Having steadily built support since touring with Girls in April 2010, Leisure have just released their debut album Plastic Soul, so now feels like the perfect time to introduce the Massachusetts duo to you.

Coming across like a woozier MGMT - first album in particular - Plastic Soul is eight tracks of smoothly produced, shoegaze-esque pop/rock with smatterings of darkness about it. With standouts including the punchy 'Outside These Walls', the lush title track - which you can hear below - with its low-key background dubstep beats, and 'The Invisible Hand', all sharp hooks and choral backing, Plastic Soul is well worth a listen for anyone hankering for something new - especially with three of its tracks available for download for their SoundCloud (see link at the bottom) as tasters.

With appetites sated, we spoke to lead singer Jed Rouhana to find out more.

What's your earliest musical memory?

Probably hearing tapes of Arab folk singers in my dad's car. That was probably the only music I really listened to with any frequency, until I was about six or seven. I also remember a friend of the family giving me her used Casio keyboard, which I started to make little compositions on around that age. My parents weren't big pop aficionados or anything, and they didn't have a very big record collection - it was mostly Arabic Folk and Classical.

I also remember playing a game with a friend when I was really young, where we'd tape the pop radio stations and memorise the songs, and then listen to the radio and compete over who had memorised more of the songs that played. It was fun.

If you could hold a recording session with any five artists, who would you choose?

Hmm... PJ Harvey, Nina Simone, Kanye West, Diplo, Nile Rogers.

You want to describe your music to a stranger on the street, who do you compare yourself to?

I don't think I've ever done that, but maybe I should start. Maybe that's the key to success! Approaching random people and comparing yourself to Bruno Mars.

You are going to live on a desert island for a year, which three albums do you take with you?

Bob Dylan - Live At the Royal Albert Hall 1966, Brian Eno and David Byrne - My Life In The Bush of Ghosts, Gil Scott Heron and Jamie XX - We're New Here.

Everyone has a defining music moment, one that lives on in the memory, what is yours?

Probably writing our song 'It's Alright (On The Suez Canal)'. Before that I don't think I'd ever written anything that I was actually satisfied with. I feel like as a songwriter you spend a lot of time writing lots of garbage songs, in order to get to the point where you can write one good one. That song just felt markedly different than anything I'd written before, and gave me the confidence that if I kept writing, more songs that I felt good about would just happen. The best songs feel like they existed in your head before you even wrote them, and all you did was discover them.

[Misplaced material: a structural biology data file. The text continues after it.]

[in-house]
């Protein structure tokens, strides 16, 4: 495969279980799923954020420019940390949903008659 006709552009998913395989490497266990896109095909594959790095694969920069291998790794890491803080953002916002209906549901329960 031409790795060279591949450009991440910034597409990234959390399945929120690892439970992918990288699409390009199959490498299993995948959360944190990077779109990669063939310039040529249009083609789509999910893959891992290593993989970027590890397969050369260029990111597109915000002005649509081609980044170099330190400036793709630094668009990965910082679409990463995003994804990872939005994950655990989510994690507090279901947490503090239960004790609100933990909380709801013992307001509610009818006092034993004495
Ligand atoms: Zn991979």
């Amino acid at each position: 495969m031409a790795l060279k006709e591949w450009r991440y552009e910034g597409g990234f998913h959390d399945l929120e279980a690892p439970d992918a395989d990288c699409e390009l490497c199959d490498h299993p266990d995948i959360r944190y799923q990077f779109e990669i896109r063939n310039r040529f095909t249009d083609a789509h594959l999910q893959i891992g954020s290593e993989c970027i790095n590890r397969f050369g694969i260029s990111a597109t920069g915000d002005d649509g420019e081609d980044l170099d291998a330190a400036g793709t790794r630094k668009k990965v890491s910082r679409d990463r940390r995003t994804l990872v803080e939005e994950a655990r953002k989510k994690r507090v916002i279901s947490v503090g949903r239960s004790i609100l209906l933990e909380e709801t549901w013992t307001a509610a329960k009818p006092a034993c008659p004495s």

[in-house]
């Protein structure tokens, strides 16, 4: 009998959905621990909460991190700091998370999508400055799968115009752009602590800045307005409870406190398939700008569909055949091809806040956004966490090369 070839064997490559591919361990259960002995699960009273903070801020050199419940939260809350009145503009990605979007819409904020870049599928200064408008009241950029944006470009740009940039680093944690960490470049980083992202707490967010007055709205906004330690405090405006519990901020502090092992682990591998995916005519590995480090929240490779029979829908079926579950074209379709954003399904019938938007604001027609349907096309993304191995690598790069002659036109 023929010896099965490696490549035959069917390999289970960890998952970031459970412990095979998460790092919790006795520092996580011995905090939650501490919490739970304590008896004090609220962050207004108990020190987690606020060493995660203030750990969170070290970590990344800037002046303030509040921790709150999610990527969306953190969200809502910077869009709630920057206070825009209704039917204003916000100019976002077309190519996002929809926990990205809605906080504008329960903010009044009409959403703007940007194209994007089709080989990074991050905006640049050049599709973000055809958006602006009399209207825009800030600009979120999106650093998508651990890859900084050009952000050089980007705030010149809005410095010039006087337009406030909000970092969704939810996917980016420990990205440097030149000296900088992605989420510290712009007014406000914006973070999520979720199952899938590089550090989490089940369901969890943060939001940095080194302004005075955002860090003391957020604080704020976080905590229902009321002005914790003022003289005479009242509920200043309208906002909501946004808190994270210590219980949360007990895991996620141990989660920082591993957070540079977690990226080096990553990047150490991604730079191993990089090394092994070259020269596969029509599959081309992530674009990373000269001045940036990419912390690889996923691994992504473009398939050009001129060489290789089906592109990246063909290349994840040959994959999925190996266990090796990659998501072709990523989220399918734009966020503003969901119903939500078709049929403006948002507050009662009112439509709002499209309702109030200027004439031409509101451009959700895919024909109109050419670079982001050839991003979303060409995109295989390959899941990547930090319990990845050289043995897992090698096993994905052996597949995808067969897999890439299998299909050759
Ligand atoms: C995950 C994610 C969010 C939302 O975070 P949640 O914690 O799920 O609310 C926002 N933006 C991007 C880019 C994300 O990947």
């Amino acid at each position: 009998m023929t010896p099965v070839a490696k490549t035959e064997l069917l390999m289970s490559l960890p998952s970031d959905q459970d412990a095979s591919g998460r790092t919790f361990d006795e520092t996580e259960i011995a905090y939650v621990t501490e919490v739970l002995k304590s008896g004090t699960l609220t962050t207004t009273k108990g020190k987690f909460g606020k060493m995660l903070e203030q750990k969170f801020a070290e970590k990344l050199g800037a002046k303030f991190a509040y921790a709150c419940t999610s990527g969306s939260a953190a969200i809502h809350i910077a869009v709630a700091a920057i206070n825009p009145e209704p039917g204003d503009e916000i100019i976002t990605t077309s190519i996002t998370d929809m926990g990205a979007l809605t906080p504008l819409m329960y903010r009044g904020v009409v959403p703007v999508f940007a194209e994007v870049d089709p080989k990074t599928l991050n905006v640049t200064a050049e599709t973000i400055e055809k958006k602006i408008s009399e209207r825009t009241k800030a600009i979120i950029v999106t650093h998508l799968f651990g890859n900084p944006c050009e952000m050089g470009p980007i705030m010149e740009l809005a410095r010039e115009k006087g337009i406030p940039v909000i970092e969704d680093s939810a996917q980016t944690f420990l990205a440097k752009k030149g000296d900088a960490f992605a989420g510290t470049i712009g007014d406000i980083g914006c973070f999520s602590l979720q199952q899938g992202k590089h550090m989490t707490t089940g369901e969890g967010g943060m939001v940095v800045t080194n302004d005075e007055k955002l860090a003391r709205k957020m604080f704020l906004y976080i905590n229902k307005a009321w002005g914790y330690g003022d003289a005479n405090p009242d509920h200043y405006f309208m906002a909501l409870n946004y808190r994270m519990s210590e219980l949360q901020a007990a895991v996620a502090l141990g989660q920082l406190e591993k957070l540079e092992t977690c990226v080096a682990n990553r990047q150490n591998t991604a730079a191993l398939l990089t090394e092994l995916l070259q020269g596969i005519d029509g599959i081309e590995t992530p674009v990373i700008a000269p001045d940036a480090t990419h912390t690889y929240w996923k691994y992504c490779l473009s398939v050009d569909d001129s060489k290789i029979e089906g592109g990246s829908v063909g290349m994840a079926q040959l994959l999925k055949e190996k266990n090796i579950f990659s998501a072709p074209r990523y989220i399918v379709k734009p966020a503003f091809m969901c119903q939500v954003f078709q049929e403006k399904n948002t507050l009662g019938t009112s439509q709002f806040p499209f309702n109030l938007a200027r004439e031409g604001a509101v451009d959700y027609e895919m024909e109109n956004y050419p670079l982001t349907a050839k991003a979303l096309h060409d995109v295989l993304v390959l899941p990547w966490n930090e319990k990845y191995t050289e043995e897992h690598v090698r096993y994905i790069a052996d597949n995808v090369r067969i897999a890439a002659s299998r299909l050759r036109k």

What is the best gig you've ever been to and why?

Maybe The Strokes in the early 2000's touring Is This It? I think it was their second American tour and the amount of energy and excitement around the band just created a special environment in the venue. It was one of the last times in recent memory that a four or five piece rock band really captured the imagination of a generation, although that moment ended up being pretty brief.

Where do you see yourself in five years time?

Most likely in a studio somewhere making records.

If we were to look at your MP3 player, what is the most embarrassing track or album that we'd find?

I don't know, it feels like nothing is embarrassing anymore.

How would you sell your debut album Plastic Soul to us?

Digitally, via iTunes or Spotify.

Any lessons learnt making this album that you'll take onto your next album?

Yes. Focus less on production and instead just worry about capturing the moment as it happens. Because this was our first album, and we self-produced it, it was the first time we were confronted with every little step of the music making process. So there can be a tendency to think things are important when they really aren't - but you only realise that later. In general, I find process and ideas about process boring. What I'm interested in is ideas, inspiration and performance.

Leisure's debut album Plastic Soul is out now, available digitally on iTunes/Spotify and other outlets via the Orchard. To find out more, visit Leisure's official website and to download three tracks, visit their SoundCloud

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